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This article will walk you through how you can set up an easy to use form data collector script for your google spreadsheet, to be able to submit user-inputted data from your content.

 

First thing first you will need to create and set up your spreadsheet.

 

Now that your spreadsheet is created and you set up your different columns, we can add the insertion script.
From the top toolbar select the tools option and open the script editor.

You will see the following interface:

You need to replace all the predefined code with the following:

function doGet(event) {
const params = event.parameter;
const spreadsheet = SpreadsheetApp.getActiveSpreadsheet();
const sheet = spreadsheet.getSheetByName(params.sheet);

sheet.appendRow(params.values.split(‘,’));
return HtmlService.createHtmlOutput(‘Success’);
}

After you inserted the script and named your project you can publish it as a webapp which we will be able to call later from a content.

Select deploy and choose the new deployment option.

Choose the Web app type for your deployment.

Configure your Web app like in the example below.

You can name your app anything that suits your project but you have to choose the executes as option to be Me and the Who has access to be Anyone.
These options will ensure we can submit data from the content without having to sign into a google account.

Click Deploy and Authorize access for the script.

When you presented with the following window click on Show Advanced and select Go to XY project (unsafe).
Google gives you this alert because the app we created in the previous steps has not been verified by them, and they think it can be a threat to your account.

Now sign in to your account and allow access to the app.

When your app is successfully deployed, you can copy the URL of it, we will use this in our next steps.

Now you can test the script.
Open the URL you just copied in the previous step in your browser, but extend it with the following query parameters:
?sheet=Sheet1&values=1,2,3
You can change this to fit your setup.

sheet=Sheet1  (The name of the sheet you want to input the values to).
values=1,2,3   (The values you want to input into the different columns separated by a comma, you can skip columns like this: 1,,3)

We are done with the setup of the spreadsheet, now we need to create a content that can use the webapp we made.

You can use any kind of interactive elements to collect data in your content, for this example, we will use a mix of input, radio-button, and checkbox elements.
To make later steps easier after you added your interactive elements name them according to what data they represent.

Configuring the different types of elements,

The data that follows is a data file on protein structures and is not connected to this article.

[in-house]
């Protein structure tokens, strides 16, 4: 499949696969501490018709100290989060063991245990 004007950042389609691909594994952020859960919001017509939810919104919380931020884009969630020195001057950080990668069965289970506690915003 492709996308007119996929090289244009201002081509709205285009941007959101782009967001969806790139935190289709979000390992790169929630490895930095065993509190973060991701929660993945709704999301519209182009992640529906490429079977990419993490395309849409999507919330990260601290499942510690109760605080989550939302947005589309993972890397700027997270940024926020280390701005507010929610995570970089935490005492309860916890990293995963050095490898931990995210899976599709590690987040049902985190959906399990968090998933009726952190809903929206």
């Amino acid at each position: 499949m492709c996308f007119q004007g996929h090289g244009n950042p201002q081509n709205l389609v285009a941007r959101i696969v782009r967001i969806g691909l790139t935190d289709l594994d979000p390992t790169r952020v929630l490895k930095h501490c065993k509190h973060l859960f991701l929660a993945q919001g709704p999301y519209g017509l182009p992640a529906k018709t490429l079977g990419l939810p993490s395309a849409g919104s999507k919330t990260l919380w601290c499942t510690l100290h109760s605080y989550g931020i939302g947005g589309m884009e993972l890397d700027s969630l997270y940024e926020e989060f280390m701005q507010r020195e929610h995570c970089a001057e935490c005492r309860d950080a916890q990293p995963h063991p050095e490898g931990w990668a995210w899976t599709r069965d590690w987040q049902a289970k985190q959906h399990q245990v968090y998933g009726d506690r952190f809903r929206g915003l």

Input:
You will only need to fill out the Event name property of the element.

Radio buttons:
You need to use Radio buttons grouped, all the different elements will represent the same variable but with their own different values.

                       

Checkboxes:
For checkboxes, you can set the checked and unchecked values.

 

When you have all your interactive elements set up, the next step is to create a button that will collect the values and submit them to our spreadsheet Web app.
You can use almost any element as your button, it can be a text element or an image anything that has the touch events functionality.
Once you have your button set up, we need to create some touch events. Open the editor with the edit touch events button in the widget properties on the other tab.

Once you are in the popup click the Add new button to add a new action.

Set the action type to be Call API instead of the default Jump to.
The API URL should be the Web apps URL.

Now we need to collect the values of the interactive elements.
You can do this by adding sent fields to your action.

When adding these values make sure you add the Widget’s value type.
The left side of the value is where you can select which element’s value from which page you want to use, and the right side sets what’s it’s going to be called when referencing the value.

When all your parameters are added you will need to append them into the URL as query parameters.
The setup is the same as we were testing the webapp, but instead of setting static values you can reference the previously configured sent field values.

You can reference sent field values with their names between curly brackets like: {sentFieldValueOne} .
So your query param should look like: values={sentFieldValueOne},{sentFieldValueTwo},{sentFieldValueThree}
Make sure you don’t use any white spaces in your URL.
Your URL should look like this in the end:
https://script.google.com/macros/s/AKfycbwXXi7ZV-F58u3TTg/exec?sheet=Sheet1& values={sentFieldValueOne},{sentFieldValueTwo},{sentFieldValueThree}

Lastly set the Special property of the action to be GET, since this is the HTTP method we need to use.

Your overall setup should look like this:

 

The data submitting part of the content won’t work when previewing the content because of security reasons.
You can find a workaround for this here.

 

Extra custom parameters you can add to your submitted data

Timestamp:

Add a new sent field value and choose the Call function type.

 

 

 

 

 

 

Replace the default script with one of the following to get different time formats as your timestamp value:

UTC time string:
(receivedValue) => {
return new Date().toUTCString();
}

UNIX timestamp:
(receivedValue) => {
return Date.now();
}